Not really. Less than a week, which is the time period you mentioned in your OP, is not enough time to determine that “changes have occurred”. Your body’s still adjusting to the new regime. In a couple weeks, you’ll have a dosage built up in your system and your body will start to compensate. But sure, do talk to your doctor about it. That’s always good advice.

I’m in the middle of weaning myself off Ambien. It helps with my insomnia but leaves me very little energy during the day. I might ask my doc about Seroquel. He said he has some ideas I can try. A medicine that makes me feel good - man, that sounds nice.

I didn’t get any sexual side effects fortunately. Either way, best of luck in finding what works the best for you.

Agreed. One persons miracle drug can be another persons nightmare.

I’ve been on the beginning dose of the Lamictal for three weeks prior, so I’ve had some level of that drug in my system for one month now. And according to the crazymeds link, Lamictal can begin to work in as little as 2 days. There is absolutely no doubt whatsoever that my depression has lifted tremendously. And it has coincided exactly with the increase in the dose of Lamictal and the introduction of Seroquel. There has to be a reason why. I’m not suggesting that what has happened is a permanent change, I just want to know which med is responsible for which effect.

NIAWAD- Not in any way a doctor, but I have been in treatment for depression, anxiety, and suicidal ideation for most of my life. I’ve had to switch meds a few times because they stopped working for me or the side effects became unbearable, as you found out. Then the process begins again to find what will work for me.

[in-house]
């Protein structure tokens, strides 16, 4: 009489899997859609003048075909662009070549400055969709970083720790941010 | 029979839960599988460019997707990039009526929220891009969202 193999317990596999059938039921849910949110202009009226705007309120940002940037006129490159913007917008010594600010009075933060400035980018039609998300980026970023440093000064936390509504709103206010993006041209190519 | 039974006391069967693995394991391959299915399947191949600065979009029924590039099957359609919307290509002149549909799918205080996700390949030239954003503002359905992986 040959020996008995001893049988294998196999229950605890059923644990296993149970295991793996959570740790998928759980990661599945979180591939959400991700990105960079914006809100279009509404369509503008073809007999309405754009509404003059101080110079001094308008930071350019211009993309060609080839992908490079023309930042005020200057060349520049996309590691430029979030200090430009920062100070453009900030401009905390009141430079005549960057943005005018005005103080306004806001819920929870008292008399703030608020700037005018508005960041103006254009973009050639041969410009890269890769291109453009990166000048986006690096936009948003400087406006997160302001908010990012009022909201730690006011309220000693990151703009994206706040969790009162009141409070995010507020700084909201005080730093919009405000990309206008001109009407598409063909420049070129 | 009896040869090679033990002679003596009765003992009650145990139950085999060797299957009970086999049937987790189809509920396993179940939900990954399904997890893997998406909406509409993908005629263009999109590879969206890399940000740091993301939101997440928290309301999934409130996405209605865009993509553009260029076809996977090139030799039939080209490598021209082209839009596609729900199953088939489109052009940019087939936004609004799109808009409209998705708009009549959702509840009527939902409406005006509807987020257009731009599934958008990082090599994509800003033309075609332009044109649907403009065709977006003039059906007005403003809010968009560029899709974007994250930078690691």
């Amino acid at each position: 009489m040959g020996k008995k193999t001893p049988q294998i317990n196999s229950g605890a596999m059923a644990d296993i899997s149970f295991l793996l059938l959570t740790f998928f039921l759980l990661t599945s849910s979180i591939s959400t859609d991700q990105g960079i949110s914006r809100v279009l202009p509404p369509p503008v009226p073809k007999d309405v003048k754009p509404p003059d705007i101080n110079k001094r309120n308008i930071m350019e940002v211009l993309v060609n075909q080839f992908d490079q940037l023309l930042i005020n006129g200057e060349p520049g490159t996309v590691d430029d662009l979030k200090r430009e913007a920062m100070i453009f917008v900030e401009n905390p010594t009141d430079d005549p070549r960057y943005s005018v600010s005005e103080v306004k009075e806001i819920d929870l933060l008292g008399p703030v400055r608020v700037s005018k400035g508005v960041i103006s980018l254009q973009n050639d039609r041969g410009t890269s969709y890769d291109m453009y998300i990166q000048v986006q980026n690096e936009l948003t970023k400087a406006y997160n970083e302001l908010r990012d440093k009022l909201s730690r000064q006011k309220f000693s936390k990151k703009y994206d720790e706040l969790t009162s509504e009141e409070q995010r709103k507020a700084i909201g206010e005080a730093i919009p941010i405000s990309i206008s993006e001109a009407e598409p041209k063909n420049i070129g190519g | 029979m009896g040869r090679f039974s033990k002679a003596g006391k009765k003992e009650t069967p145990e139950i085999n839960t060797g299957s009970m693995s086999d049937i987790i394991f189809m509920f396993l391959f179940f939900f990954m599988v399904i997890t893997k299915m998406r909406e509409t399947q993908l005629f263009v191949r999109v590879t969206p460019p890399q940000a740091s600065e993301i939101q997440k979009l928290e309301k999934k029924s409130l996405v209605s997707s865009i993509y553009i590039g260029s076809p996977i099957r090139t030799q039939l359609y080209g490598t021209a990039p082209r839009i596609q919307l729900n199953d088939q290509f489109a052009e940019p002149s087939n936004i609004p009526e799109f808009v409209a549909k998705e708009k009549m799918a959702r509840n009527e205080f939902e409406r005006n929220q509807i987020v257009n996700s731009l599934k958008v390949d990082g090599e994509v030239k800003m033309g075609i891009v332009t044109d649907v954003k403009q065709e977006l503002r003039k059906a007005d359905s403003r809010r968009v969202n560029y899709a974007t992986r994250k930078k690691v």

Not all medications act the same way for everybody, and you may have to try several different meds or combinations until you find what works for you. Sometimes the side effects go away or become tolerable, and sometimes they get worse. Working with your doctor is definitely the best route and not just because he/she can write prescriptions.

Blah, blah, blah. What I really want to say is this- Good on you for seeking treatment when you needed it and please stay hopeful that something will work for you soon.

No, but it is enough time to make you manic at the wrong dosage if you’re actually bipolar and not just depressed.

Keep an eye on yourself, Ambivalid, to make sure you’re not becoming hypomanic. Lamictal can, but usually doesn’t, trigger manic episodes.

Seroquel has many more side effects than Ambien. Check it out for yourself. It’s kinda scary. :eek: ETA: Oh yeah, and it didn’t even work for my insomnia.

Weeks… try months. They want you to pay money for their medications for months before they admit that it might not be working perfectly. It’s a sweet deal for them; not so much for the person that has to deal with the side effects for that entire trial period.

Your body having to compensate and strain itself to correct the imbalances caused, given as positive advice is quite a frightening thought. Your body doesn’t want the chemicals there.

I guarantee your doctor doesn’t even really know if the Seroquel is what is responsible. They have their exceptionally long lists of possible side effects that sometimes occur and rarely occur with each drug, and they will hmm and haww and tell you to stay on it longer. They always do.

Yourself is not who you are on drugs. That is yourself on drugs.

In my day, young healthy folk never got put on so many different medications. This new chemical culture astounds me.